‘The Prestige’ author slams Christopher Nolan and his Batman movies (video)

After Batman Begins, Christopher Nolan directed Christian Bale and Hugh Jackman in The Prestige, a movie about magicians that was based on a book written by Christopher Priest. In a new interview with French site Skript, Priest slams Christopher Nolan and calls his Dark Knight trilogy “boring and pretentious”. The only Nolan movies he admits he likes are Memento and The Prestige, referring to all of the others as “shallow and badly written” and “embarrassing”. Priest went on a long rant about Nolan’s Batman movies specifically:

“I’ve got kids who like superheroes and they think the Batman films are boring and pretentious. They like things like The Avengers and Iron Man because they’re fun. It’s a wrong move to take a superhero and give it psychological realism. There is no psychological realism. He’s a bodybuilder who jumps off buildings. I’m sorry I feel really strongly about this.”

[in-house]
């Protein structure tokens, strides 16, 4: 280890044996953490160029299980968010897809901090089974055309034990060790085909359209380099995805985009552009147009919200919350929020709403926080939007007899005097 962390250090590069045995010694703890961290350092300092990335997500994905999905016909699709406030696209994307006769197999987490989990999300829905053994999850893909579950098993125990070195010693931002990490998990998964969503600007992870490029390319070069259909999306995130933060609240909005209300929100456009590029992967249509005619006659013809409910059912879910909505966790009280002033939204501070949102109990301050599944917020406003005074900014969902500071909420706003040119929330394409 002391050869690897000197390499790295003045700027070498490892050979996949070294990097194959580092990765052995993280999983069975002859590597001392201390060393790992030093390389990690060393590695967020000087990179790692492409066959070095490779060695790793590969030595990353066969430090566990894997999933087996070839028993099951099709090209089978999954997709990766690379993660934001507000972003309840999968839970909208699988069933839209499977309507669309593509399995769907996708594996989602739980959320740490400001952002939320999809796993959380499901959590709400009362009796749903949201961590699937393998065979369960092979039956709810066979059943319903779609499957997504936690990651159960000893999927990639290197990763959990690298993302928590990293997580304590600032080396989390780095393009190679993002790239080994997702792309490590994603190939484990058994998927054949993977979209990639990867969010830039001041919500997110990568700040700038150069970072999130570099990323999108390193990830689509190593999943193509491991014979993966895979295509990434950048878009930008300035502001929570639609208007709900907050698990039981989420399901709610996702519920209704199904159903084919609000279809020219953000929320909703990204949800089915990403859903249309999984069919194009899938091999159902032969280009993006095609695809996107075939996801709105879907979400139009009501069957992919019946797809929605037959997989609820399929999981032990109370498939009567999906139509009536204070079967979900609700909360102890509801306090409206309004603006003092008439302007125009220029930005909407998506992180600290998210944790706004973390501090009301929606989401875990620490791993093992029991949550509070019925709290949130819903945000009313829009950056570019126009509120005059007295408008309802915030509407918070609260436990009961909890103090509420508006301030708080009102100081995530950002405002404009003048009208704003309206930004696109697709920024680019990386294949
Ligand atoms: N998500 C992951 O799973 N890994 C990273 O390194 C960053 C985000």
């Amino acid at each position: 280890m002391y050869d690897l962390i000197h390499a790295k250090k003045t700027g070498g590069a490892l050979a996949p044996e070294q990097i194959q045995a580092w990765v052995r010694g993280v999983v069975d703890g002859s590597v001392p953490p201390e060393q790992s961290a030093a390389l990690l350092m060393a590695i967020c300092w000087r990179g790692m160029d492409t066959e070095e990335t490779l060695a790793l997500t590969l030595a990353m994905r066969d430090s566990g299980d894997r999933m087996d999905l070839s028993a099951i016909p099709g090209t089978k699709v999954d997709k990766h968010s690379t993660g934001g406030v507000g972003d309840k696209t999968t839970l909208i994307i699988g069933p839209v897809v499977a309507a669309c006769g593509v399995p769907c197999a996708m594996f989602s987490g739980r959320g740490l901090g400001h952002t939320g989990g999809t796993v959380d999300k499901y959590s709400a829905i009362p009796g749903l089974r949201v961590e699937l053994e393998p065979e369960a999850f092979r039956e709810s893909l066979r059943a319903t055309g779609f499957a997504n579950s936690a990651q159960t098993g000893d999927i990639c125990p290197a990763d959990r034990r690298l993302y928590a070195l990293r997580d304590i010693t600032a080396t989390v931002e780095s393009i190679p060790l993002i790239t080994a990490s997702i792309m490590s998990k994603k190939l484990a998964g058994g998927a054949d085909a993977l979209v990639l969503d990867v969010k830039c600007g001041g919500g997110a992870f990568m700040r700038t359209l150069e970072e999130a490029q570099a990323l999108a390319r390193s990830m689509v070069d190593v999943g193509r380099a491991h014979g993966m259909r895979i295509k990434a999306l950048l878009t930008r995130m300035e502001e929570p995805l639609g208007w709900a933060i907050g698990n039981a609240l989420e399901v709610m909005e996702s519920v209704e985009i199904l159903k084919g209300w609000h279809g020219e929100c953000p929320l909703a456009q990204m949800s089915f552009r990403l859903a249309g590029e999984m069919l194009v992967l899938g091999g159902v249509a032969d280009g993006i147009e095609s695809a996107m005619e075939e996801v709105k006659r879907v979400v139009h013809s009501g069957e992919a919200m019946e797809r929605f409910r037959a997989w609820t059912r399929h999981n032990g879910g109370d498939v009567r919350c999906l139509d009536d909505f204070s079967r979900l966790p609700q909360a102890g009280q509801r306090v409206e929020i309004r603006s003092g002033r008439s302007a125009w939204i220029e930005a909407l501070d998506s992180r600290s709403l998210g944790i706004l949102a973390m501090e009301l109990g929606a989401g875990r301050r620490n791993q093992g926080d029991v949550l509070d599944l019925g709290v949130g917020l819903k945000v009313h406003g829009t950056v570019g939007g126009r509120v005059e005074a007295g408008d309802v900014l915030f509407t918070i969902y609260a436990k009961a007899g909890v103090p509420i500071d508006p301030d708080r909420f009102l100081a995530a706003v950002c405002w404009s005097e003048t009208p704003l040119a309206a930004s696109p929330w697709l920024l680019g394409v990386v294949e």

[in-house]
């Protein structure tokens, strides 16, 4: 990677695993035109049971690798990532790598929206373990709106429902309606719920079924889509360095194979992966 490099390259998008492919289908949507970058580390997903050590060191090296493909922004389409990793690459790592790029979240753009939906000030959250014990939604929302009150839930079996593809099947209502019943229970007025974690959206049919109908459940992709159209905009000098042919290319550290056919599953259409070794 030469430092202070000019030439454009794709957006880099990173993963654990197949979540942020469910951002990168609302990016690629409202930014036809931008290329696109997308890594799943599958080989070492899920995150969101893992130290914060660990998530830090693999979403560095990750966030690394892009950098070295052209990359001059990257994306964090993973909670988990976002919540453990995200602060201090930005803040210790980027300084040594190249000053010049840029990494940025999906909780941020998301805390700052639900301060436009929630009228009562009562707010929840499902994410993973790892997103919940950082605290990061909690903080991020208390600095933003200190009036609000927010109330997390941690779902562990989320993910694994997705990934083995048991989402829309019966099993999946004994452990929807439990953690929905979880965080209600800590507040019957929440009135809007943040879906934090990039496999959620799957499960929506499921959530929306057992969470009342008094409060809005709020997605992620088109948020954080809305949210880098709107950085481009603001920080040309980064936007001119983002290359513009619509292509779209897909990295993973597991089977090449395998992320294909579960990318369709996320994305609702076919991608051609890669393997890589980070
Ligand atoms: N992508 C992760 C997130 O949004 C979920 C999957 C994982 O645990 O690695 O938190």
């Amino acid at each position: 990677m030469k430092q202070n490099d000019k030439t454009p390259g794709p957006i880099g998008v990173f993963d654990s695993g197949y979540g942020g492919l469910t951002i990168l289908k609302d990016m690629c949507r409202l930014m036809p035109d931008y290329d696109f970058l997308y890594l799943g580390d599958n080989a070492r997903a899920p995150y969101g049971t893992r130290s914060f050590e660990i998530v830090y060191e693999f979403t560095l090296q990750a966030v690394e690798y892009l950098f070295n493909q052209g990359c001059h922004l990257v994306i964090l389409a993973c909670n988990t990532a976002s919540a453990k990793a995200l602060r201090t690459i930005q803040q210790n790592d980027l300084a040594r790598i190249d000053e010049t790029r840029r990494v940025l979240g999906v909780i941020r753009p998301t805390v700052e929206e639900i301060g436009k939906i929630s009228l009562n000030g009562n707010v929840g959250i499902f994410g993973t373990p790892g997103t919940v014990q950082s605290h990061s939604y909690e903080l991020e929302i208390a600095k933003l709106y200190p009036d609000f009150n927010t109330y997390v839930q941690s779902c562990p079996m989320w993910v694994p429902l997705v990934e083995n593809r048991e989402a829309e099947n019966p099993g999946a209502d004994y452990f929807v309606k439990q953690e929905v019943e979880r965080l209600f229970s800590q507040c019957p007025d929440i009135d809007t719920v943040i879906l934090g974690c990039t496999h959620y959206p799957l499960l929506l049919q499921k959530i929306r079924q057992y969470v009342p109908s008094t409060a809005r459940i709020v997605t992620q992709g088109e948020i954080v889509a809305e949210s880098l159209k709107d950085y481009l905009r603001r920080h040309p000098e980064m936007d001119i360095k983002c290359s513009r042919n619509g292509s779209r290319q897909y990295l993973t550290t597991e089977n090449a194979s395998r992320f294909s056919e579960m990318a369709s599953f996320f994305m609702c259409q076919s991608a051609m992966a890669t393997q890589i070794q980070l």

Priest goes on to say that he’s seen Batman Begins and The Dark Knight in a theater, and noticed that the audience (made up of mostly teens) was bored and uninterested. He said, “and every now and then the guy jumps off the building on a rope, and they watch it and go, ‘Woo!’ Then they lose interest. To me, that’s a real major lack of judgment in Nolan, to go for superhero films. I feel this very strongly.”

Priest concludes by offering Nolan some advice. “What he’s trying to be is some kind of modern [Stanley] Kubrick. And I think he’d be better off being a modern [Alfred] Hitchcock, basically. A maker of well-made films like Memento and The Prestige. And these blockbusters are just embarrassing, I think. I haven’t seen the new one yet.”

The interview isn’t entirely negative, though. Priest also talks about how he took a chance on Christopher Nolan when he selected him to direct The Prestige, instead of going with the more established Sam Mendes, who had just won an Oscar for American Beauty at the time. Check out the full interview in the video below, the Batman talk starts around the 4:30 mark.

SOURCE: Skript (via The Hollywood Reporter)